Currently, I’m writing my master’s thesis on the subject of malleability in deep neural networks — that is, the benefits and detriments of giving a deep neural network more trainable parameters. Obviously weights and biases are trainable parameters, but the recent development of PReLUs introduced some trainable parameters into the activation functions to produce world-class results in image recognition.

I’m be discussing some new malleable constructs in my thesis, including Momentum ReLUs, Activation Pools (APs) and Parametric Activation Pools (PAPs). However this blog post will mostly be focusing on PAPS and their performance.

Note: Consider this research in progress. I acknowledge that there probably isn’t enough experimentation to prove that these concepts generalize well across different datasets and hyperparameters. All thoughts and comments are welcome.


The idea behind parametric activation pools is simple:

Each neuron has multiple activation functions instead of just one. Each activation function has a branch parameters $\alpha_1, \cdots, \alpha_n$: in the case of parametric activation pools, these are now trainable parameters. Introducing more parameters into the fold will increase computational complexity but hopefully will allow us to find better fits for our network.

My current intuition on why this works can be most easily explained when viewing the loss function as a function of two weights (on different layers).

In this particular example, I created a small convnet for CIFAR10. These two pictures are representative of the general shapes I get when plotting out the weights. (Note: This is not exhaustive or typical of every weight pair, only the majority.) My activation pool has two activation functions with trainable branches: (1) a ReLU and (2) a step function (for all intents and purposes, the derivative of the ReLU). Why does the PAP have a much clearer, almost trench-like minimum where convergence is very clear? Let’s back up for second and explain a few foundational concepts.

Momentum ReLU

Imagine for a second that the branches are not trainable: what would you expect the output to look like if, say, 0.5 was going to the ReLU function ($P$) and 0.5 was going to the step function ($D$)? Essentially, we have created a PID controller, which is a common design in electrical control systems. Sparing you all the boring details, one can introduce a signal that is the derivative of your original signal into the mix — this adds more stability/resistance to change in your feedback loop. I was curious as to whether this applies to neural networks, and this appears to show in the empirical results.

For instance, compare this MReLU (Momentum ReLU) with fixed branching rates of 0.8 for $P$ and 0.2 for $D$ (which we expect to have a little more smoothness to it than a full-on ReLU)

to this configuration of the exact same net with 0.5 for $P$ and 0.5 for $D$ (which we expect to be a much more gradual slope)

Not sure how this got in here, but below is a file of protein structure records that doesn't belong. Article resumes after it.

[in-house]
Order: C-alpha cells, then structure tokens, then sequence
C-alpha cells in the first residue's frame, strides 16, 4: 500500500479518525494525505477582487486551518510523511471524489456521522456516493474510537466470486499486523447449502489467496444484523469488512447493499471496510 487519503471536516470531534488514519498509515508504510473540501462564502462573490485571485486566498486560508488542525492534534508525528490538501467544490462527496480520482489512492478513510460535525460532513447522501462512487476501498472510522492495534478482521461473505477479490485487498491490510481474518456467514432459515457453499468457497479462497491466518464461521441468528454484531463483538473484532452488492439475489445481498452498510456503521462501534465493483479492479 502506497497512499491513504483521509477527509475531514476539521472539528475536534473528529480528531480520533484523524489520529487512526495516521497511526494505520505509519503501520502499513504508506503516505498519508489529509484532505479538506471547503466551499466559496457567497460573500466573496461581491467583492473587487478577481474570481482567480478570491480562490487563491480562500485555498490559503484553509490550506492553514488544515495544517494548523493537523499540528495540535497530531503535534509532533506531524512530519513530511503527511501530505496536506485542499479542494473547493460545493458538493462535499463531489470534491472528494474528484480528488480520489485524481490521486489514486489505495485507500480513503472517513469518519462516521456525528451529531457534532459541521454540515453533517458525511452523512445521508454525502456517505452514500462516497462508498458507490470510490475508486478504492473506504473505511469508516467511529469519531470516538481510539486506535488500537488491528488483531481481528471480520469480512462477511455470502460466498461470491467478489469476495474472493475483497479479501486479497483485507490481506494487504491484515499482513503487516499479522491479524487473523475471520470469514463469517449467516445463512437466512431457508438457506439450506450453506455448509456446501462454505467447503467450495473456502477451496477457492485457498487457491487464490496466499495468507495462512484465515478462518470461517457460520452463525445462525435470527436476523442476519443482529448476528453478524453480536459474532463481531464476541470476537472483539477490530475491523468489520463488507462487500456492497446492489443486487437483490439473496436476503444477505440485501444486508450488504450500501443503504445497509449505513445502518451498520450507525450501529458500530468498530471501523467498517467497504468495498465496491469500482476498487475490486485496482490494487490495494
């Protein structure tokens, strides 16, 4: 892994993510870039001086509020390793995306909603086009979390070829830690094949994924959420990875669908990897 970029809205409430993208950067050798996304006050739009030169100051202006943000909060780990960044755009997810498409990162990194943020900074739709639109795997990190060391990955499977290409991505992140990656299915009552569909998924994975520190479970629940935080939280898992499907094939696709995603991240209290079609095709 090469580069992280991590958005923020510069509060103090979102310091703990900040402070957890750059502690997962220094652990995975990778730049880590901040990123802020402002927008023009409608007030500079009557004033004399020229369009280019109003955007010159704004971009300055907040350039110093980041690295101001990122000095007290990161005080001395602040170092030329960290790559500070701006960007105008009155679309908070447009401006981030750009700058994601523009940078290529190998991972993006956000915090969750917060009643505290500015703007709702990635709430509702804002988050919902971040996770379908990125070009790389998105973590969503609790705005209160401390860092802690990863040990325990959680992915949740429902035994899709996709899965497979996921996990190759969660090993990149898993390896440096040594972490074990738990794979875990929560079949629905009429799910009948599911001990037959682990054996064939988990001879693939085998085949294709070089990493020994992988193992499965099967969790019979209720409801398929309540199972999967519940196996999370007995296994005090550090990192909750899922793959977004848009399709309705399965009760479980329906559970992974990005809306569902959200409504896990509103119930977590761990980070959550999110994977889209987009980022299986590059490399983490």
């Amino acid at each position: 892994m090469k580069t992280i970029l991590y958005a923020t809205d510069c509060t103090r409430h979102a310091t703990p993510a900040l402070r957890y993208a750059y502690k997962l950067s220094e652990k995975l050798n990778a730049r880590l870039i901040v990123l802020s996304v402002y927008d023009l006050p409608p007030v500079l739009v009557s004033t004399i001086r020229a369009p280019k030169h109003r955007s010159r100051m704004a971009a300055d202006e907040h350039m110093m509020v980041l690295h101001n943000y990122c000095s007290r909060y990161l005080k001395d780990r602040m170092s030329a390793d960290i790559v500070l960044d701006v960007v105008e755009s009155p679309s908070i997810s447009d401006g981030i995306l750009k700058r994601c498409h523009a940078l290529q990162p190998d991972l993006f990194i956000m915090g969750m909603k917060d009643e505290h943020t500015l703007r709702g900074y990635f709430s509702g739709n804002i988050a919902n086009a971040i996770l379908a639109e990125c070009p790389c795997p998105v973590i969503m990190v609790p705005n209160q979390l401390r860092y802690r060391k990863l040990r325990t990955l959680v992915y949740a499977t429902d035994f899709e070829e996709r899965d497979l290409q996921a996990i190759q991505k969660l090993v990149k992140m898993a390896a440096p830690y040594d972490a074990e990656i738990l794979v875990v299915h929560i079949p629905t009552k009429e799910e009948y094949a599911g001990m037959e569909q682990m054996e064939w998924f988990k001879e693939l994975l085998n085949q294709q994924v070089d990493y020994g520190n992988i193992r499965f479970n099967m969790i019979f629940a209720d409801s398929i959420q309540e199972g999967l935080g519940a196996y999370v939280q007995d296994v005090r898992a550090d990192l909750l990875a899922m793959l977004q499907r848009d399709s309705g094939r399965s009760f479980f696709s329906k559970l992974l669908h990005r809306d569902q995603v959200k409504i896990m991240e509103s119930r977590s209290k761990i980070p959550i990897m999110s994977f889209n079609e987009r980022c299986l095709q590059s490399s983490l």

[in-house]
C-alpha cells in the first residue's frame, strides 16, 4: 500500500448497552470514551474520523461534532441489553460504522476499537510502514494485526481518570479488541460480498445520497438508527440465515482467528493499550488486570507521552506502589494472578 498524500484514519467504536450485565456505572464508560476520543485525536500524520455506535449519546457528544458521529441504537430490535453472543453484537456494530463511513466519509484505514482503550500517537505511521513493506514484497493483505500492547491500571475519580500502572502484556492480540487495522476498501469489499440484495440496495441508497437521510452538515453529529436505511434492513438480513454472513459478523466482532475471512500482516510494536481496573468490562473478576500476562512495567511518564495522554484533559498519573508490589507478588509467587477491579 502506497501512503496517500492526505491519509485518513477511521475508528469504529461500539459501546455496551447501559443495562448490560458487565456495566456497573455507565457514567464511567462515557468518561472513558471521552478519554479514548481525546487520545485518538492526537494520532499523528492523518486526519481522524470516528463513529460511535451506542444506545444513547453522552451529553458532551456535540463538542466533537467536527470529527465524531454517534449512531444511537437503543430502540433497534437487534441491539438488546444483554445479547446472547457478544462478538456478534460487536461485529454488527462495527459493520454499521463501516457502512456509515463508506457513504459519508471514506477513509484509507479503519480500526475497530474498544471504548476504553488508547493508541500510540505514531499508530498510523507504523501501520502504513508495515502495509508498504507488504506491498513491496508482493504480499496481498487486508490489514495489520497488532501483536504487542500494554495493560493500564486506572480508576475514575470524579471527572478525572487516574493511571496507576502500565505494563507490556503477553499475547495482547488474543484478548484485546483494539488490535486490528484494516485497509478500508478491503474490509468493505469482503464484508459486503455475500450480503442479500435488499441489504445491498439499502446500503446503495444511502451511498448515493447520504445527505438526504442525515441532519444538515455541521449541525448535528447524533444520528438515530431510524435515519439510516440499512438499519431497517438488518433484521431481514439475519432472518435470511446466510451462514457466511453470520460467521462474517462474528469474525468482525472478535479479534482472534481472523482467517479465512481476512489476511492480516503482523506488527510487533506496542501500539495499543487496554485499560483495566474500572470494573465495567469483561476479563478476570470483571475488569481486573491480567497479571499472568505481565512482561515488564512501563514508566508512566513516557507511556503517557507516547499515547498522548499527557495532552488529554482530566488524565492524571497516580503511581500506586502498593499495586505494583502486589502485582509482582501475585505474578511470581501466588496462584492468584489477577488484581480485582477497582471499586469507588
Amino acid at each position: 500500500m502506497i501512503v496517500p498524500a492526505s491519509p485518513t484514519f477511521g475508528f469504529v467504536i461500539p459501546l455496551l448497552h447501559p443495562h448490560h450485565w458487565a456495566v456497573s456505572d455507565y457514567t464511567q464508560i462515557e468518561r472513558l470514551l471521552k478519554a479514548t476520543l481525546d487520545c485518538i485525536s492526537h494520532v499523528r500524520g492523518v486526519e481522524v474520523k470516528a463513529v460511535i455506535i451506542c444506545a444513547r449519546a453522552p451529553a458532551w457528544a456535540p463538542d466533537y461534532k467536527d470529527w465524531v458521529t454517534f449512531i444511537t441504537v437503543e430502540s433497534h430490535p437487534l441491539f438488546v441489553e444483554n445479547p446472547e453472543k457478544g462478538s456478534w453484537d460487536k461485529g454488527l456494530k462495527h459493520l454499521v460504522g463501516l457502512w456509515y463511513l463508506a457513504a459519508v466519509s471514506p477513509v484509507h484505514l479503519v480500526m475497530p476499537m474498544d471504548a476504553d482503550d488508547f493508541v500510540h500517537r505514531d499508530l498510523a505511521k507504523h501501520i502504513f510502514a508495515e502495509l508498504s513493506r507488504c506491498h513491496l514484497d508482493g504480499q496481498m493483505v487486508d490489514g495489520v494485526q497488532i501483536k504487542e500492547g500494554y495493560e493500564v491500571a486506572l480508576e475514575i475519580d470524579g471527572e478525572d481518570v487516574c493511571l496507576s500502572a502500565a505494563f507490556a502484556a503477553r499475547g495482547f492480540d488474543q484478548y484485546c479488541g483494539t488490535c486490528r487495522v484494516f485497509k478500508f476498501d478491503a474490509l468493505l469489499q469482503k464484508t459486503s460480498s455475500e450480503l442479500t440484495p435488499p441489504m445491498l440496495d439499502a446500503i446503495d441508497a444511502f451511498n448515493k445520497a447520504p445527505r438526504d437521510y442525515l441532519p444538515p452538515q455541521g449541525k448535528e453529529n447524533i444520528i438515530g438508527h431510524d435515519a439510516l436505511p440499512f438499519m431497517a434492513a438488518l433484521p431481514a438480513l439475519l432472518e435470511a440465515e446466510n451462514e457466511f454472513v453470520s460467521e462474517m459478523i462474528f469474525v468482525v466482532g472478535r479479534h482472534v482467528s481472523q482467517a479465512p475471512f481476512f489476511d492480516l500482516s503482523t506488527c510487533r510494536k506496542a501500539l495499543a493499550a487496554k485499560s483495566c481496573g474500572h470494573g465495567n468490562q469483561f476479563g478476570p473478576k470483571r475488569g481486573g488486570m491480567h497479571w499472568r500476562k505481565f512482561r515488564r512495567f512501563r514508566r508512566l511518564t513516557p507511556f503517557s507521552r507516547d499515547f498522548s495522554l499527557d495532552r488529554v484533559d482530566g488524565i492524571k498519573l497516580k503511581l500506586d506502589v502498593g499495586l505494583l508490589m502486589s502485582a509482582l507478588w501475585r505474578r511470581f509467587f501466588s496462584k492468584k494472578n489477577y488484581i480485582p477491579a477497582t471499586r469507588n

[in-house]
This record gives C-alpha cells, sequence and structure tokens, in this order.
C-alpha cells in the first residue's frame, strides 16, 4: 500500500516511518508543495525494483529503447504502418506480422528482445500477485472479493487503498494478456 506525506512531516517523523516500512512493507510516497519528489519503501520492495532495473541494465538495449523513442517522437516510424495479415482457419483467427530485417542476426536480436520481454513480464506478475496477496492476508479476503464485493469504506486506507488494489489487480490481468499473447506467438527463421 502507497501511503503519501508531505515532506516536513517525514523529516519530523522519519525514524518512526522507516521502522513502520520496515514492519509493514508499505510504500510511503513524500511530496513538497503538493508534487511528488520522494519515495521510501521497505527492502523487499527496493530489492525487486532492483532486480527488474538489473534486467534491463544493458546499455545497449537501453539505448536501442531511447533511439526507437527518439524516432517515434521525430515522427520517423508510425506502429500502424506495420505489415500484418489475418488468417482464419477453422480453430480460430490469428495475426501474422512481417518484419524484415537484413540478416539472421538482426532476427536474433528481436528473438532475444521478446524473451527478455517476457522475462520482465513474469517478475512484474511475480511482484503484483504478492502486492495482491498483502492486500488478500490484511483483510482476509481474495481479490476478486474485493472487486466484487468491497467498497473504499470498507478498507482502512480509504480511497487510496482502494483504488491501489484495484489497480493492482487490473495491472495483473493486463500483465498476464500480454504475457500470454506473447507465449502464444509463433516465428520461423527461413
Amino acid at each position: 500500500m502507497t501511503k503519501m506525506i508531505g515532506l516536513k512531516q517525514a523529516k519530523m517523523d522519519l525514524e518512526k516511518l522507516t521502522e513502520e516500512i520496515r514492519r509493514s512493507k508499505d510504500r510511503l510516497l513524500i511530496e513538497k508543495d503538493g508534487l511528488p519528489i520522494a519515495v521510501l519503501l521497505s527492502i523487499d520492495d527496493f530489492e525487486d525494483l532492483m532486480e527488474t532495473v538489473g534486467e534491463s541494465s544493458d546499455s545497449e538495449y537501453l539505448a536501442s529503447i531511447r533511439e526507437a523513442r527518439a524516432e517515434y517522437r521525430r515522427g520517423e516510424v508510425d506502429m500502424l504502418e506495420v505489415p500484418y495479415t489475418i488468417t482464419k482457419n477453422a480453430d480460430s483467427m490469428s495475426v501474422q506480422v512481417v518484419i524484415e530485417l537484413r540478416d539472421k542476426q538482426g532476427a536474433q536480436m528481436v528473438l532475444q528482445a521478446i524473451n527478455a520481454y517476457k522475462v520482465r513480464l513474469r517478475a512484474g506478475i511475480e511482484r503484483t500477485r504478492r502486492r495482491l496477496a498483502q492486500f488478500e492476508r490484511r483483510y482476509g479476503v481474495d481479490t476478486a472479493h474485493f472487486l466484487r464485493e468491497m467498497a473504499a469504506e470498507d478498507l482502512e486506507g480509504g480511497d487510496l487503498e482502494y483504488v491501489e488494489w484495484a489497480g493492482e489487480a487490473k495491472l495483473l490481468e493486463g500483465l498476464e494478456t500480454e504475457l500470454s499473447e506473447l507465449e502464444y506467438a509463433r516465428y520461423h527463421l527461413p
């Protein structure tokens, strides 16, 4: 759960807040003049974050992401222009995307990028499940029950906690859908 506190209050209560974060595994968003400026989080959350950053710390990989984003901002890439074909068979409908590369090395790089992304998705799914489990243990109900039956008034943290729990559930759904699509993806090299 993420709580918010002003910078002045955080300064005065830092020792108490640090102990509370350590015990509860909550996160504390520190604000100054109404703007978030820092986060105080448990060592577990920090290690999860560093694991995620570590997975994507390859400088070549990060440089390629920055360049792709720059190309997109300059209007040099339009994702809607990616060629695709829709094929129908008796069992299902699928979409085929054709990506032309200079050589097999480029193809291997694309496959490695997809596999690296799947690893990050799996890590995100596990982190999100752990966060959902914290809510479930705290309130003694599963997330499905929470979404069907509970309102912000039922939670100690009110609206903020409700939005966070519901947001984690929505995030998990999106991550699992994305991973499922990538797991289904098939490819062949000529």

If you want another way to think about this, the step function is, in some respects, a bias, when adds a constant amount of signal (recall that the derivative of a constant is 0). Thus, if the amount of $P$ and $D$ must equal 1.0 (which they should), the more $D$ you have, the less $P$ you have. Furthermore, because the derivative of $D$ is 0, the less $P$ you have, the smaller gradients you have. Thus, we can scale our rate of change of the derivative function by the constant amount of signal flowing into $D$.

EDIT: another small benefit is in some cases, this network can learn when normal ReLUs can’t. For instance, look at this simulation with a learning rate of 0.35 (very very high):

Parametric Activation Pool with MReLUs

Now that we have covered the MReLU, assume that the neural network does have control over the branch parameters. In this way, the neural network can adjust the slope ($D \rightarrow 0$ = steep slope, $D \rightarrow 1$ = gradual slope) and the effect of the activation ($D + P \rightarrow 0$ = turn off, vice versa). This allows our network to not only decide which signals are important and which signals are not, but also adjust how quickly each pathway in the neural network converges based on how it effects the loss function.

Let’s take a look at some results:

MNIST (20 epochs, 94 iters)

Loss Accuracy
Activation Pool 0.0672 +/- 0.0022 0.9788 +/- 0.0007
ReLU 0.1102 +/- 0.0078 0.9671 +/- 0.0024

This is just a taste with some caveats — MNIST isn’t a particularly hard dataset and 20 epochs isn’t particularly high. However, what we can say for certain is that on this dataset, PAPs converge more consistently to a better fit more quickly. I’m currently running some simulations on bigger datasets. I’ll update this post when I have finished those simulations.


Here’s everything my research has unearthed in a concise summary:

Momentum ReLUs

  • Allow us to have some control how smooth the gradient function is.
  • Can learn with very high learning rates because of their smoother nature, even though this is not necessarily the approach you would want to take (doesn’t work out well in practice).

Parametric Activation Pools using MReLU

  • Allow the network to determine how important any given pathway is, turning them on or off by adjusting the $\alpha$ parameters.
  • Training time is approximately 10% more
  • Mean loss is approximately 60% of ReLU loss
  • Std loss is approximately 3-4 times more consistent than ReLU

Final words

This is just the tip of the iceberg for this concept. There are many other considerations, such as how you treat the $\alpha$ parameters (should $\alpha_i$ the same for all nodes in a layer or should each node choose its own value for $\alpha_i$?). That may be another topic for another blog post though.

Comment and share

  • page 1 of 1
Author's picture

Clay McLeod

Genomics and ML Software Engineering

Manager Bioinformatics Software Development

Memphis, TN